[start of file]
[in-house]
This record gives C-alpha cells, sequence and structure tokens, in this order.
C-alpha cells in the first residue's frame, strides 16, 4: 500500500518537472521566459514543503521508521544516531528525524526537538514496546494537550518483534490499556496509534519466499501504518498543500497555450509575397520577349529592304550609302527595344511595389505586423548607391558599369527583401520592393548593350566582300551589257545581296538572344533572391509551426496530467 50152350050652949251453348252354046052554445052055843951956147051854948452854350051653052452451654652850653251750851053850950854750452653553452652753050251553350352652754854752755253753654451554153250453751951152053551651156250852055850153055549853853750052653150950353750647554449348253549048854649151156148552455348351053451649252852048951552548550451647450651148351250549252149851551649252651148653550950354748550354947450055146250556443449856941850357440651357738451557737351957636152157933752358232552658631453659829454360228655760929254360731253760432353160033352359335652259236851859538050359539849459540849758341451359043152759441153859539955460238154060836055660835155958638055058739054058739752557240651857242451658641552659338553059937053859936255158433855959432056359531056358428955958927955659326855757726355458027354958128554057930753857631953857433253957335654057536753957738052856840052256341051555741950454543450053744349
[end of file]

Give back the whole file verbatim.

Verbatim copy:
[in-house]
This record gives C-alpha cells, sequence and structure tokens, in this order.
C-alpha cells in the first residue's frame, strides 16, 4: 500500500518537472521566459514543503521508521544516531528525524526537538514496546494537550518483534490499556496509534519466499501504518498543500497555450509575397520577349529592304550609302527595344511595389505586423548607391558599369527583401520592393548593350566582300551589257545581296538572344533572391509551426496530467 50152350050652949251453348252354046052554445052055843951956147051854948452854350051653052452451654652850653251750851053850950854750452653553452652753050251553350352652754854752755253753654451554153250453751951152053551651156250852055850153055549853853750052653150950353750647554449348253549048854649151156148552455348351053451649252852048951552548550451647450651148351250549252149851551649252651148653550950354748550354947450055146250556443449856941850357440651357738451557737351957636152157933752358232552658631453659829454360228655760929254360731253760432353160033352359335652259236851859538050359539849459540849758341451359043152759441153859539955460238154060836055660835155958638055058739054058739752557240651857242451658641552659338553059937053859936255158433855959432056359531056358428955958927955659326855757726355458027354958128554057930753857631953857433253957335654057536753957738052856840052256341051555741950454543450053744349